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Obama's Inheritance

By Jim Miles

30 July, 2009

Book Review: "The Inheritance – The World Obama Confronts and the Challenges to American Power". David E. Sanger. Harmony Books (Random House), New York. 2009.

David Sanger makes it clear what his book, “The Inheritance”, is all about. Simply stated in the first line of the preface he says, “This book looks backward at the seismic events that led America to lose so much standing and leverage in the world and looks forward to reimagine ways we can rebuild our influence and power.” While the book itself makes for an interesting – but not enlightening – read, it does not do well with either looking backward or looking forward.


The look backward is essentially a look back at the Bush years, a commentary on current events as seen as a newspaper correspondent who has some kind of access, direct or indirect, to many of the higher officials in the administration. It does not go back far enough to cover important aspects of the pre-Bush history – a history that served as Bush’s “Inheritance” as well. In other words, U.S. history cannot be isolated to one era without fitting it into the overall context of its foreign and domestic policies that are intertwined into a much longer string of history. Certainly references are made to earlier historical moments, but there is little analysis, little context, and as with many U.S. writers, the context of “blowback” from previous negative U.S. policies is not truly accounted for. There is little acceptance of U.S. foreign policy practices that over the decades have helped shape the mess they currently find themselves in.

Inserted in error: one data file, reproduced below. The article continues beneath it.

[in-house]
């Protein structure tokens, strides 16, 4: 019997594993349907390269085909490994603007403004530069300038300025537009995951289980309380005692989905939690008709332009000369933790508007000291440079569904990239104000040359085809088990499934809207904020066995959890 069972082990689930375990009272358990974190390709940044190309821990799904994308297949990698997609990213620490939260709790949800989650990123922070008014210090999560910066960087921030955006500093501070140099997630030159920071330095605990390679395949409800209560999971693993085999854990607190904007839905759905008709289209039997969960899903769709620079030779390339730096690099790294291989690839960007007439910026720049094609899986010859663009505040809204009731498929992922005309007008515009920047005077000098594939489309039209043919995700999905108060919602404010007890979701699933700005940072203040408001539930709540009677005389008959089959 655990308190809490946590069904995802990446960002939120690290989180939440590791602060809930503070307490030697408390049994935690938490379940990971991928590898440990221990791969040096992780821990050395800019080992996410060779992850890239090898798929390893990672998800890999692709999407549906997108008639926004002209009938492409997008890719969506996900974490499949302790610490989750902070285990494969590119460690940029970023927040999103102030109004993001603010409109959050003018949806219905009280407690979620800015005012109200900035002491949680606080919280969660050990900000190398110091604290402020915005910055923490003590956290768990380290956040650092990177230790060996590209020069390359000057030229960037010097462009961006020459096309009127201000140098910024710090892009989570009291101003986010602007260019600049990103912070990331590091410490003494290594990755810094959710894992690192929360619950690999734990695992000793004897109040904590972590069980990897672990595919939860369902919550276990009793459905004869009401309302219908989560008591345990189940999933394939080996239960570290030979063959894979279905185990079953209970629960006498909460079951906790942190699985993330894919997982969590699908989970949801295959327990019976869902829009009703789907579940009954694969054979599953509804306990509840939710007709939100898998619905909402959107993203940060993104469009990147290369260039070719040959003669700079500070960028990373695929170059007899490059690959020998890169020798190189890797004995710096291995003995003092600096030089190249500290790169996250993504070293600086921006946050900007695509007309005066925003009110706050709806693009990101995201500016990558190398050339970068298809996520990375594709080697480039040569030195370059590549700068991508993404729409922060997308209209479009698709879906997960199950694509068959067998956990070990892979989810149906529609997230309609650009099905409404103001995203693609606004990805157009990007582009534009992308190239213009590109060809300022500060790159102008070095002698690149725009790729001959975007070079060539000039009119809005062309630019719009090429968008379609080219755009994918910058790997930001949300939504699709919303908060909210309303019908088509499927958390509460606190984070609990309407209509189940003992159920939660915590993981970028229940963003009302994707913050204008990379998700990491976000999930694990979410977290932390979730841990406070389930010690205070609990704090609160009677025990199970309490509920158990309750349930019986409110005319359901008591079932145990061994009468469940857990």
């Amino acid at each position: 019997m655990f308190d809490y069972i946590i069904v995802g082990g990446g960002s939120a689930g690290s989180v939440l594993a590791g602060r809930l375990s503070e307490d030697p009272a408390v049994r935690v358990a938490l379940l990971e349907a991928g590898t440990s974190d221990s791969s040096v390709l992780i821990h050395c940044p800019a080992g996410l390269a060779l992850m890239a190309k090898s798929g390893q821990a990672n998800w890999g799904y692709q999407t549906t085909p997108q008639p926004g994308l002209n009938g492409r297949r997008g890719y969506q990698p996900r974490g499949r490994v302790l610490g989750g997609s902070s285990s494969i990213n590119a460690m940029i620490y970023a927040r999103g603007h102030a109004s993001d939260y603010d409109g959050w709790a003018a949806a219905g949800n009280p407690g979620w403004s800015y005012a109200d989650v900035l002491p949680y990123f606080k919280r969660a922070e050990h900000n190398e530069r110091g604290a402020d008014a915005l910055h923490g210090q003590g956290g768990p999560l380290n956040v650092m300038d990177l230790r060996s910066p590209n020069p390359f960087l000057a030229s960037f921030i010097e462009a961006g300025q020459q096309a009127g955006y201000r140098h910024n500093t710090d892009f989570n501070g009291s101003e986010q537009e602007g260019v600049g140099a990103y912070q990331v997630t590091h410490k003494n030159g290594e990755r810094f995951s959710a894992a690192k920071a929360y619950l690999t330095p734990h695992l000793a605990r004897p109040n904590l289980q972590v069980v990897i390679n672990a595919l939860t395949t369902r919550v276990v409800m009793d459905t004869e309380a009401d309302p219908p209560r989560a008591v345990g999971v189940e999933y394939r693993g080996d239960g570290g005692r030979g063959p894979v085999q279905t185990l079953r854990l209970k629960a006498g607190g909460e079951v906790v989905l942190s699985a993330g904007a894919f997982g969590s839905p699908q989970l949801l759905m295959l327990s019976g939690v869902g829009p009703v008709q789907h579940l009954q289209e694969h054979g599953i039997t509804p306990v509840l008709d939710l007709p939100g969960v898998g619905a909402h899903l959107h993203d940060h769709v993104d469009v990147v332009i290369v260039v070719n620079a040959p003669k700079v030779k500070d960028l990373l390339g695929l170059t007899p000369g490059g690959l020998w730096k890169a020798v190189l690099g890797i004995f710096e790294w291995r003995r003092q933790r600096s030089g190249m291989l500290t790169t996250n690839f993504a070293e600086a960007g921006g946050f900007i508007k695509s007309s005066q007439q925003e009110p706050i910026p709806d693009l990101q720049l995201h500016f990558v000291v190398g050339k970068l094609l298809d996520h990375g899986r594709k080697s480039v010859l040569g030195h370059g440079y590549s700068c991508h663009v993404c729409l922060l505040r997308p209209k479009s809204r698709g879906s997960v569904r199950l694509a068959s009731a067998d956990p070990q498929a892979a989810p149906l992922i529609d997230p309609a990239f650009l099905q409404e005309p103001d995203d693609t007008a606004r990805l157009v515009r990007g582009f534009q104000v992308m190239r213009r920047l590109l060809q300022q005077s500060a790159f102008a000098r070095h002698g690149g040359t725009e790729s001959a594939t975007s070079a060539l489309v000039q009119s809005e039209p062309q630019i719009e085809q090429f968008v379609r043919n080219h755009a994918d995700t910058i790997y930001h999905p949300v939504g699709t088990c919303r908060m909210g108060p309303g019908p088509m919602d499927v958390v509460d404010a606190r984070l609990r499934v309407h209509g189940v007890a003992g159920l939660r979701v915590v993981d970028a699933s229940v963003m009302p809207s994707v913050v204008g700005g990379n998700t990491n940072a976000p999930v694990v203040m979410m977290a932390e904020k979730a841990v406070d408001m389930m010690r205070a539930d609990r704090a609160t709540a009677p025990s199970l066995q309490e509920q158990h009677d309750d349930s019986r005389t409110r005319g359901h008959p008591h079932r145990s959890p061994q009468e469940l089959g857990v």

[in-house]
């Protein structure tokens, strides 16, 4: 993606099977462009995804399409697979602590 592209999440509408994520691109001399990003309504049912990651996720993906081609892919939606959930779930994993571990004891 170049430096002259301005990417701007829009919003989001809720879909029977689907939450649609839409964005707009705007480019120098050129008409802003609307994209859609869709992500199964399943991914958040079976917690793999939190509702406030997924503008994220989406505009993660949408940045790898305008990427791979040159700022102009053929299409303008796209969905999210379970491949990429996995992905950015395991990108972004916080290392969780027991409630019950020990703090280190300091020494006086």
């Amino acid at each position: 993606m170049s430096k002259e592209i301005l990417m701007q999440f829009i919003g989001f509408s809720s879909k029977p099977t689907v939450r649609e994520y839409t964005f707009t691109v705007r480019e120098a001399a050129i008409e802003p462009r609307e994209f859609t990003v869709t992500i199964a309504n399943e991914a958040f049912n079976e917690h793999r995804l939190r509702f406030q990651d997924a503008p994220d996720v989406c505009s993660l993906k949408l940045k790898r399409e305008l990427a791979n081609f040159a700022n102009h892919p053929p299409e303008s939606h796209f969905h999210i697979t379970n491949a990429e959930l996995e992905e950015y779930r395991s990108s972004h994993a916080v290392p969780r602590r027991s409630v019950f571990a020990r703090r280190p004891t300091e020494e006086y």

The problem with Sanger’s look forward is that there really is not one, certainly not on the scale of Stern’s “The Global Deal” or Starobin’s “After America”[1]. While I am not always a fan of conjecture into the future, as unintended and unexpected consequences tend to be the norm, there should be more room given to developing more ideas on how Obama could move forward to help untangle the current foreign policy difficulties. His look forward consists mainly of three short items, all really one and the same thing – a terrorist attack of some sort on the homeland, and one piece of advice.